An expert panel has concluded that the decades-old practice of irrigating agricultural food crops with“produced water” from oil fields shows no evidence of increased risk to human health. The panel’s 35-page Food Safety Project White Paper is the result of five years of extensive crop sampling and a thorough evaluation of data, along with a review of existing literature. Central to the data analysis is an evaluation of toxicity related to the water and its potential impact on crops. The Central Valley Regional Water Quality Control Board is inviting members of the public to comment on the white paper at its next meeting on Feb. 18-19, along with an option to submit written comments until March 5. … ”  Continue reading this press release from the State Water Board here: Expert panel: Food grown with produced water safe for human consumption

The 20 best places to tackle U.S. farm nitrogen pollution

A pioneering study of U.S nitrogen use in agriculture has identified 20 places across the country where farmers, government, and citizens should target nitrogen reduction efforts.  Nitrogen from fertilizer and manure is essential for crop growth, but in high levels can cause a host of problems, including coastal “dead zones”, freshwater pollution, poor air quality, biodiversity loss, and greenhouse gas emissions.  The 20 nitrogen “hotspots of opportunity”—shown on a striking map—represent a whopping 63% of the total surplus nitrogen balance in U.S. croplands, but only 24% of U.S. cropland area. In total, they comprise 759 counties across more than 30 states, finds the study in Environmental Research Letters. … ”  Read more from the University of Vermont here: The 20 best places to tackle U.S. farm nitrogen pollution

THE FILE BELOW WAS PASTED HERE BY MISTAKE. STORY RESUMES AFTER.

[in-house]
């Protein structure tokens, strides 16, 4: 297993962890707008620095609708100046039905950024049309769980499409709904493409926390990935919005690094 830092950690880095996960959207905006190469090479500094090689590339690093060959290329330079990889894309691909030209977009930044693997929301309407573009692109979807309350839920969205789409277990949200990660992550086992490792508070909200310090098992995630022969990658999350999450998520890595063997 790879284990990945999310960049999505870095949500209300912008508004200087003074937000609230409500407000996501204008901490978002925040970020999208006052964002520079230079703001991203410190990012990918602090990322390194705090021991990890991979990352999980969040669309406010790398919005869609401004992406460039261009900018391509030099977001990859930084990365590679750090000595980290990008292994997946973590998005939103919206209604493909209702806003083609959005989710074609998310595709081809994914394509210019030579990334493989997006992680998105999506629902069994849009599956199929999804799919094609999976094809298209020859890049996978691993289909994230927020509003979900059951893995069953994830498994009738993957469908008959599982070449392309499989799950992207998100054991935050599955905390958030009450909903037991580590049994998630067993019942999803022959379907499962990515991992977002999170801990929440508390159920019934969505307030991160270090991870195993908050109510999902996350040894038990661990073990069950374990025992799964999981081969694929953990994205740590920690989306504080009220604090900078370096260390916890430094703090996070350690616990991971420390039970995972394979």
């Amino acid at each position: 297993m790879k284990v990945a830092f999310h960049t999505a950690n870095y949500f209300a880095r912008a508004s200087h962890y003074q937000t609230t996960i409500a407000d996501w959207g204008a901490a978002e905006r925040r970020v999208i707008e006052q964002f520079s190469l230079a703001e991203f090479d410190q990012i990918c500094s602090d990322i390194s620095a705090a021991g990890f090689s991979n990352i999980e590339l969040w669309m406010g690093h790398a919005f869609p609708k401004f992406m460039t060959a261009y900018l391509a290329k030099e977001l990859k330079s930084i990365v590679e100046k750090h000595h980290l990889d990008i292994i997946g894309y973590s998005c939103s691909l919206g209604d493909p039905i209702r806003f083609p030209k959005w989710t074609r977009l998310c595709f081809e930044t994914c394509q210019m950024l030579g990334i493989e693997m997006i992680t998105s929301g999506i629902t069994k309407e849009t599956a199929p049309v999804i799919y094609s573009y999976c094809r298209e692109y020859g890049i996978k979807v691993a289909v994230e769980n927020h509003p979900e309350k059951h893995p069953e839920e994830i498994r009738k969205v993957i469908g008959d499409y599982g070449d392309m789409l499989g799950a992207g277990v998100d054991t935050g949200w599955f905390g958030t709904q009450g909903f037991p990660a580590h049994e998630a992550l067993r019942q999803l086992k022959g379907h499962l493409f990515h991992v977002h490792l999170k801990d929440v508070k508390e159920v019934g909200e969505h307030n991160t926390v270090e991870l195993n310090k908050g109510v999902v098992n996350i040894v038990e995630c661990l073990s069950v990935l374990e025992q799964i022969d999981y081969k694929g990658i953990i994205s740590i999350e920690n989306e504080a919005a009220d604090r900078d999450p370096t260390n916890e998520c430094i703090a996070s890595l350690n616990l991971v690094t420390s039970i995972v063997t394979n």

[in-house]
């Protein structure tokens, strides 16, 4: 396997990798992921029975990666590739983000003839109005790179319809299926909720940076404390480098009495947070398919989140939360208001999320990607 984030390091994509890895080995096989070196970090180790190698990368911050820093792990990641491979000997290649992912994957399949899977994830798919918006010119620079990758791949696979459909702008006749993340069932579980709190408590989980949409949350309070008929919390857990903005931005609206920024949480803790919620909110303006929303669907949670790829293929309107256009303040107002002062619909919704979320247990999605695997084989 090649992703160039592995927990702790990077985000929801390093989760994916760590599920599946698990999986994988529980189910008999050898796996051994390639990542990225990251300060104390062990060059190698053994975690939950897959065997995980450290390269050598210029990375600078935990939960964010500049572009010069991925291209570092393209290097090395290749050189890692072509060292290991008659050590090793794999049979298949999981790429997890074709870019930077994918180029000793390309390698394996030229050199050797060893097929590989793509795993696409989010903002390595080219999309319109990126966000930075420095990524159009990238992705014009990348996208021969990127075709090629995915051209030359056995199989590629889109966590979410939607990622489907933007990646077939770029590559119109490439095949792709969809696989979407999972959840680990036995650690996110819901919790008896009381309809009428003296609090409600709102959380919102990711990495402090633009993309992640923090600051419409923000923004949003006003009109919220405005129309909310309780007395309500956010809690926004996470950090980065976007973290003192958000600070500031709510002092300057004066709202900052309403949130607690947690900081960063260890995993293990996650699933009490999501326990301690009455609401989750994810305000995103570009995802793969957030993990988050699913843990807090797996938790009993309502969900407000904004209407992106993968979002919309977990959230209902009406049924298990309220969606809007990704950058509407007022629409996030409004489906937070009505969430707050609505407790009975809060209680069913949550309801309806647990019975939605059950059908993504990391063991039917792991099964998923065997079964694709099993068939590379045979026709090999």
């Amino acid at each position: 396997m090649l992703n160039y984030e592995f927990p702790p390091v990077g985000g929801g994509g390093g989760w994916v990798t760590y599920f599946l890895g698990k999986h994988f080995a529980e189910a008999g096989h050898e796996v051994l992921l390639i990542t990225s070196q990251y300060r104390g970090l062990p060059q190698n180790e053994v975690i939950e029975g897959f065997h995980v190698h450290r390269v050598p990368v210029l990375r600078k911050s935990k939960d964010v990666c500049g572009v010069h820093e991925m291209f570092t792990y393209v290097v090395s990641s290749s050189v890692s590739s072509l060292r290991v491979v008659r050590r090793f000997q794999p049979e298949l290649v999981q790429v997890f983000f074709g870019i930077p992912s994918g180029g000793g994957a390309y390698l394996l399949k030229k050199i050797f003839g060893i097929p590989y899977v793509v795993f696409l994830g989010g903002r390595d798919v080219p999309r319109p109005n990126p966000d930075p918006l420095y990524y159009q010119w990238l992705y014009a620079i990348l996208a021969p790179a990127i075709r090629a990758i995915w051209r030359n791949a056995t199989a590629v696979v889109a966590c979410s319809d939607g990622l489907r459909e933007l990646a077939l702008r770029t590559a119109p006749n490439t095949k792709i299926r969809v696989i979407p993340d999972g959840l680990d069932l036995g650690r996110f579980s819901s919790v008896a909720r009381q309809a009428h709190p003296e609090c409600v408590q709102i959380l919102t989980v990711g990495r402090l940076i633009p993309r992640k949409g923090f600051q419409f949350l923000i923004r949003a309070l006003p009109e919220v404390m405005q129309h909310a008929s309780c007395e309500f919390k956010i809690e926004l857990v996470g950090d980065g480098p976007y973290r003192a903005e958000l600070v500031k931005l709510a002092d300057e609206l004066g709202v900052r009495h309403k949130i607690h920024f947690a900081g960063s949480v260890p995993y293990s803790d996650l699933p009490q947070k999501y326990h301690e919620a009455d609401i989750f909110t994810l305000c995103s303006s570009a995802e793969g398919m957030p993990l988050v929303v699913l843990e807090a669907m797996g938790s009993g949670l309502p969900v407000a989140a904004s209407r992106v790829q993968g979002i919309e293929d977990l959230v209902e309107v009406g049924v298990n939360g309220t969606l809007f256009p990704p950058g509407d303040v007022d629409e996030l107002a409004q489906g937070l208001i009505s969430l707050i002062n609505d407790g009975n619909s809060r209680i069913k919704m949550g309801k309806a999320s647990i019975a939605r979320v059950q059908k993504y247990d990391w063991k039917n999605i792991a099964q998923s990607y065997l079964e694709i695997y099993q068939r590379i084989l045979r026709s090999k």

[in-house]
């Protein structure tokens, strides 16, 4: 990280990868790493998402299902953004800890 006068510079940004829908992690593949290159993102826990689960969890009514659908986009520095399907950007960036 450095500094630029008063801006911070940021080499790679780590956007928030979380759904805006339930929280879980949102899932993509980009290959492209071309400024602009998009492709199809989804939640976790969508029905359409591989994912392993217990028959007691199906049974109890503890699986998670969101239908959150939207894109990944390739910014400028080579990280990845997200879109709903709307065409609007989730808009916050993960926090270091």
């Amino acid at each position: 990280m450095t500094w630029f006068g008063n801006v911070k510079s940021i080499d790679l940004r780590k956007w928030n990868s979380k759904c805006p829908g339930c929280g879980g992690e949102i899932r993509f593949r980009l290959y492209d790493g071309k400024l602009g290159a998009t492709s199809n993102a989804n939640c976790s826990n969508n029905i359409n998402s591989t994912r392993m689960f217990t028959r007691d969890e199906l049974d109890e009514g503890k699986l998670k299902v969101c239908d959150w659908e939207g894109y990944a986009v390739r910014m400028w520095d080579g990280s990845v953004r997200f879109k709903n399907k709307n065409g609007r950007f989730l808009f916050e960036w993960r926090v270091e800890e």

Climate change and fire suppression

The unprecedented and deadly blazes that engulfed the American West in 2020 attest to the increasing number, size and severity of wildfires in the region. And while scientists predict the climate crisis will exacerbate this situation, there’s still much discussion around its contributing factors.  With this in mind, scientists at five western universities, including UC Santa Barbara, investigated the effects of human-driven climate change and more than a century of fire suppression, which has produced dense forests primed to burn. Their research, published in the journal Environmental Research Letters, confirms the importance of both factors in driving wildfires, but revealed that their influence varies, even within the same region of the Western U.S. ... ”  Read more from UCSB here: Climate change and fire suppression